after it has risen, roll it out into somewhat of a log shape. then cut circles out of it, about an inch thick, and roll them out into circles, as thick as you think you want. a word of warning, however: the thicker the bao dough, the longer it will take to steam. so! some good middle ground. not potsticker-thin, not pizza dough-thick. If you happen to own Ariel, a book of poems by Sylvia Plath, the Perennial edition for accuracy, I believe that the thickness of that volume is about how thick the dough circles should be. And if you don't have immediate access to Ariel, go pick one up at your local library while you're out buying flour, cigarettes, or maybe the cheapest paper that has a crossword puzzle in it because nothing says a satisfying Friday night-in like completing a crossword puzzle while your faithful baos are sweating in the steamer.

after you've rolled out your dough circles, you need to fill them with...well, something! baos are most commonly filled with meats and savory things like that, but i'm on the vegan track with these, so there was and is room for experimentation!

my filling ended up being comprised of:
-3 shredded carrots
-1/4 head of red cabbage, shredded
-3 scallions
-a handful of chopped cilantro
-half a red pepper, chopped
-1/3 block of extra firm tofu, cut up haphazardly (optional: see note below)
-splashes of hot pepper sesame oil
-splashes of bragg's liquid aminos
-salt & pepper to taste
-chopped up fresh ginger to taste
-lemon juice to taste
-sesame seeds

a moment to talk about soy & veganism: there is research all over the freaking place proving/hypothesizing that soy is incredibly damaging on many levels when consumed in mass-quantity, often how vegetarians and vegans are taught and accustomed to eating it. i won't lecture on it, but just wanted to mention that it is definitely worth looking into and drawing your own conclusion from all the information to be found on it. it is even easy to avoid soy as a vegan, by replacing a lot of the staple milks with those of the rice, almond, help, and coconut variety (same with ice cream!), and tofu & tempeh with seitan and more complete proteins. i have limited my soy intake to sparing amounts, having it usually every one or two weeks other than as a condiment (soy sauce, soy butter, which i realize are also things to be avoided) and used it in this recipe, although it is not at all a necessity.

after you've made the filling (add and subtract as you'd like!!), begin to stuff the bao dough circles. put a heaping tablespoon (or however much fits in your dough circle) in the middle and fold the dough around it so that it looks like a little satchel, or like these:

make sure that you flour the place that you are keeping them, so they don't stick to it, as they are fairly delicate little creatures. i started the process of folding them up, and then nick took over while i started to steam them and work on the soup! having pals around to help during these processes can speed things up and make everything more fun.

after you have made all your baos, heat up a steamer, put olive oil on it so they don't stick, and steam them until they are firm (not doughy anymore) and have a bit of a glazed look to them. this takes a while, depending on the size of your steamer, and i recommend doing that crossword puzzle you bought while you're steaming them in shifts, but i came in and out of watching Mister Lonely while steaming, a film i highly recommend, albeit one i should rewatch, as i missed 5-minute increments here and there.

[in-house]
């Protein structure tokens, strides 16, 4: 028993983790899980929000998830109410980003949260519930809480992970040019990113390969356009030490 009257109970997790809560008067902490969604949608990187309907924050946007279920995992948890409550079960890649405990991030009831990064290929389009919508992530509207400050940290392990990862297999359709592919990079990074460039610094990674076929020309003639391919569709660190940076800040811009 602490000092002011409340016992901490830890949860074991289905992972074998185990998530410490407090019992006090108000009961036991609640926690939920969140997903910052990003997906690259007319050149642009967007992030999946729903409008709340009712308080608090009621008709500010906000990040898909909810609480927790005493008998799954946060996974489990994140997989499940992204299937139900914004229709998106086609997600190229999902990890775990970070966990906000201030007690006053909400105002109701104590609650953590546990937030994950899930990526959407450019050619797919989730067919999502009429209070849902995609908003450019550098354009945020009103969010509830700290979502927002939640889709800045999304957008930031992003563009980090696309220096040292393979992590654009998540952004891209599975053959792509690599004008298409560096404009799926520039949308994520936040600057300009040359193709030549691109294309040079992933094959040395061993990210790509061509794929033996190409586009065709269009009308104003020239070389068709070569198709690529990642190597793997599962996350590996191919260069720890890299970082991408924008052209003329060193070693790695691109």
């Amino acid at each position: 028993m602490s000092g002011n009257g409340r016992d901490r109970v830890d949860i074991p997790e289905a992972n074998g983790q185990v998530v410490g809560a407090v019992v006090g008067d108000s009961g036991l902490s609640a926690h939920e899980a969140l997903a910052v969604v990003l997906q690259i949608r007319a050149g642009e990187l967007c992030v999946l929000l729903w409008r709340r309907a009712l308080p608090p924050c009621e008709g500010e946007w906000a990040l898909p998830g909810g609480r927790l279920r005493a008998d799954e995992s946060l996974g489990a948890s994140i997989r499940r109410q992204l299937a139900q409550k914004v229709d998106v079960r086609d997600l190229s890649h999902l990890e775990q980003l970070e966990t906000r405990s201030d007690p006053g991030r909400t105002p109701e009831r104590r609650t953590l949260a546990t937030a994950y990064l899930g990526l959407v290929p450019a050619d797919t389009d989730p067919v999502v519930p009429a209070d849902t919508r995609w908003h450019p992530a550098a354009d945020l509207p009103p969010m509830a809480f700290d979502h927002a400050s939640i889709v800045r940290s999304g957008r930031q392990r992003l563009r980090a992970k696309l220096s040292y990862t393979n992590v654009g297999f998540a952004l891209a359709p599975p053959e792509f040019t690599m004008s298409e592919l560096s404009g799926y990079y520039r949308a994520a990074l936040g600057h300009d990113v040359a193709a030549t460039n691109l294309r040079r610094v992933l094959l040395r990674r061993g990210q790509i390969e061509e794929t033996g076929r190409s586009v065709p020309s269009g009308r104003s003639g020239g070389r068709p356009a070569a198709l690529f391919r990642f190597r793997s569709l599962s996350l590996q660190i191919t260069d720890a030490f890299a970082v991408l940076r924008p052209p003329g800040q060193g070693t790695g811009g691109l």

all steamed? all done! now, on to the soup.

it is not a bad idea to get the soup done first so that you can concentrate on the baos, and just re-heat the soup when you are ready to eat. the soup is relatively fast and easy to make, at least comparatively to the baos. it is a perfect companion in that way: easy, sure-fire delicious, and great to dip or float the finished baos in. it is also a recipe that i hold near and dear to my heart in the way that: most people fall in love with it upon tasting it, and nearly every time i order hot & sour soup at a restaurant, i can't help but find it inferior. (exception: pure city's hot and sour soup) i swear it's so fast to make that i didn't even get a chance to take any pictures of the process. so, here's the recipe!

-four cups vegetable broth
-three tablespoons soy sauce or bragg's liquid aminos
-half cup (or to your liking) mushrooms- shittake, portabella, white, straw, whatever you've got!
-1/4 teaspoon white or black pepper
-1/2 tablespoon garlic chili sauce (i usually use more, which makes this soup sniffle-city)
-1/4 cup white vinegar
-two tablespoons of corn starch mixed with two tablespoons of cold water. (could substitute arrowroot or ener-g egg replacer for this: equivalent of one egg.)
-a bunch of diced scallions, to your liking
-1/2 teaspoon hot pepper sesame oil or just sesame oil, or 1/2 teaspoon olive oil with a splash of soy sauce
-veggies! this means bamboo shoots, water chestnuts, cabbage, baby corn, lemongrass, tofu, cilantro, parsley, red peppers, whatever you are feeling like throwing in! i highly recommend at least the cilantro, baby corn, and bamboo shoots, however.

the process:
-bring your broth to a simmer in a saucepan.
-add the soy sauce/bragg's, mushrooms, and garlic chili sauce. stir.
-simmer for five minutes.
-add the pepper, white vinegar, and veggies. stir.
-simmer for five minutes.
-add the cornstarch/water mixture. stir.
-add an additional one tablespoon of cornstarch and one tablespoon of water, mixed together.
-add the scallions and sesame oil.
-continue heating until ready to eat!

when both are done, serve and eat! it is hours after you began! wonderful! garnish the soup with some fresh cilantro and some sesame seeds. watch the rest of mister lonely while you feast, or finish that dang crossword puzzle. i made a dipping sauce for the baos by mixing soy sauce, hot pepper sesame oil, and sesame seeds. i would highly suggest a bottle of chilled semi-dry white wine with this meal: a chardonnay or riesling would go splendidly. or go to your local wine store and see what they suggest!

other suggestions to add/experiment with your bao fillings: add peanut butter, coconut milk, various mock-meats or seitan? experiment with the sweet and savory aspects they can bring out, and i highly encourage making various dipping sauces as well. i also would mess around with the sweetener in the dough: the 1/4 cup seemed to be a little much in the end, so maybe half of that would be good?